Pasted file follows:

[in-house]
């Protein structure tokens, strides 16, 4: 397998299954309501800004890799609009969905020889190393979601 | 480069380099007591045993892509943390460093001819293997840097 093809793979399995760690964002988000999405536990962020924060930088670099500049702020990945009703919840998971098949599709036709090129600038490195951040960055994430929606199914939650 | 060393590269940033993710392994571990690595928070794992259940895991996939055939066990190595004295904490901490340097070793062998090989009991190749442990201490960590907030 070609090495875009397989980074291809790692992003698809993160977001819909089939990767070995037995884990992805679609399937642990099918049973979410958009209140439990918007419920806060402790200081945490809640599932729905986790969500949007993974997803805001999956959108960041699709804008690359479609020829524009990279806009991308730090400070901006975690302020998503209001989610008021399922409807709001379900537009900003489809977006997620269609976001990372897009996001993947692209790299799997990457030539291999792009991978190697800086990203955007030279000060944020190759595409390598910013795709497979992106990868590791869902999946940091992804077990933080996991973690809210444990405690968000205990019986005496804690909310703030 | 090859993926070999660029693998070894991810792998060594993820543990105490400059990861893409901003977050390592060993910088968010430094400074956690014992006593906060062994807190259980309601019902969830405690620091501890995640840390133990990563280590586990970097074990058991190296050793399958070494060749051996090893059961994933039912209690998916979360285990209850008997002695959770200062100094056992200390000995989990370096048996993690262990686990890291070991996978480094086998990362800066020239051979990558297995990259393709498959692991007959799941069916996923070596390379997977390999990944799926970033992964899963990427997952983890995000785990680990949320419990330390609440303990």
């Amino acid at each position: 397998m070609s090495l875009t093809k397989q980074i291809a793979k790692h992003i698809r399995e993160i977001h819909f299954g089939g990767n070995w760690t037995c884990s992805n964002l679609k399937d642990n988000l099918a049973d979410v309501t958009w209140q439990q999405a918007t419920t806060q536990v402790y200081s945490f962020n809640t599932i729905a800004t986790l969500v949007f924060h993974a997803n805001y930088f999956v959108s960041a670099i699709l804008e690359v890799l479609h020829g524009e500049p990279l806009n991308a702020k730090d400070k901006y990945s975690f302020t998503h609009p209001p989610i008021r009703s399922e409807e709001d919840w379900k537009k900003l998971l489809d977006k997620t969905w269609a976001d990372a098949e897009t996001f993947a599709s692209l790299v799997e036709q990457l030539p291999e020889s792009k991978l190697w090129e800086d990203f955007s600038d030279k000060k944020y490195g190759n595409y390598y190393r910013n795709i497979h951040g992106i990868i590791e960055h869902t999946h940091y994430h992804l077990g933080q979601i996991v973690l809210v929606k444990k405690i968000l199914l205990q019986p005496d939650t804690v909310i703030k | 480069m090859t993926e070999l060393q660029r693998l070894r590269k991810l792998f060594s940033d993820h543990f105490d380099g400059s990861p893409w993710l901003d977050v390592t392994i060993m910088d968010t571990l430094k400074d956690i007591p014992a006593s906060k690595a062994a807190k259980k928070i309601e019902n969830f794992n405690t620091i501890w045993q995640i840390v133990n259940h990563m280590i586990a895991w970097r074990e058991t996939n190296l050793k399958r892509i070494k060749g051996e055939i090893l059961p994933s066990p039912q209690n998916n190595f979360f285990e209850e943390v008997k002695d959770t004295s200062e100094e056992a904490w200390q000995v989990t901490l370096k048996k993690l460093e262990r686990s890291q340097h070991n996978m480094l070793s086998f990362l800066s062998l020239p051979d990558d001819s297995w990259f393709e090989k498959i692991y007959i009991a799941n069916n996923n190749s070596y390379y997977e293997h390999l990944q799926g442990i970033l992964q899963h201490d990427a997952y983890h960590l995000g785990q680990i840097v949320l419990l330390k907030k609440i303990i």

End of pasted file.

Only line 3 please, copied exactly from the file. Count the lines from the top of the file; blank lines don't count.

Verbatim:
């Amino acid at each position: 397998m070609s090495l875009t093809k397989q980074i291809a793979k790692h992003i698809r399995e993160i977001h819909f299954g089939g990767n070995w760690t037995c884990s992805n964002l679609k399937d642990n988000l099918a049973d979410v309501t958009w209140q439990q999405a918007t419920t806060q536990v402790y200081s945490f962020n809640t599932i729905a800004t986790l969500v949007f924060h993974a997803n805001y930088f999956v959108s960041a670099i699709l804008e690359v890799l479609h020829g524009e500049p990279l806009n991308a702020k730090d400070k901006y990945s975690f302020t998503h609009p209001p989610i008021r009703s399922e409807e709001d919840w379900k537009k900003l998971l489809d977006k997620t969905w269609a976001d990372a098949e897009t996001f993947a599709s692209l790299v799997e036709q990457l030539p291999e020889s792009k991978l190697w090129e800086d990203f955007s600038d030279k000060k944020y490195g190759n595409y390598y190393r910013n795709i497979h951040g992106i990868i590791e960055h869902t999946h940091y994430h992804l077990g933080q979601i996991v973690l809210v929606k444990k405690i968000l199914l205990q019986p005496d939650t804690v909310i703030k | 480069m090859t993926e070999l060393q660029r693998l070894r590269k991810l792998f060594s940033d993820h543990f105490d380099g400059s990861p893409w993710l901003d977050v390592t392994i060993m910088d968010t571990l430094k400074d956690i007591p014992a006593s906060k690595a062994a807190k259980k928070i309601e019902n969830f794992n405690t620091i501890w045993q995640i840390v133990n259940h990563m280590i586990a895991w970097r074990e058991t996939n190296l050793k399958r892509i070494k060749g051996e055939i090893l059961p994933s066990p039912q209690n998916n190595f979360f285990e209850e943390v008997k002695d959770t004295s200062e100094e056992a904490w200390q000995v989990t901490l370096k048996k993690l460093e262990r686990s890291q340097h070991n996978m480094l070793s086998f990362l800066s062998l020239p051979d990558d001819s297995w990259f393709e090989k498959i692991y007959i009991a799941n069916n996923n190749s070596y390379y997977e293997h390999l990944q799926g442990i970033l992964q899963h201490d990427a997952y983890h960590l995000g785990q680990i840097v949320l419990l330390k907030k609440i303990i």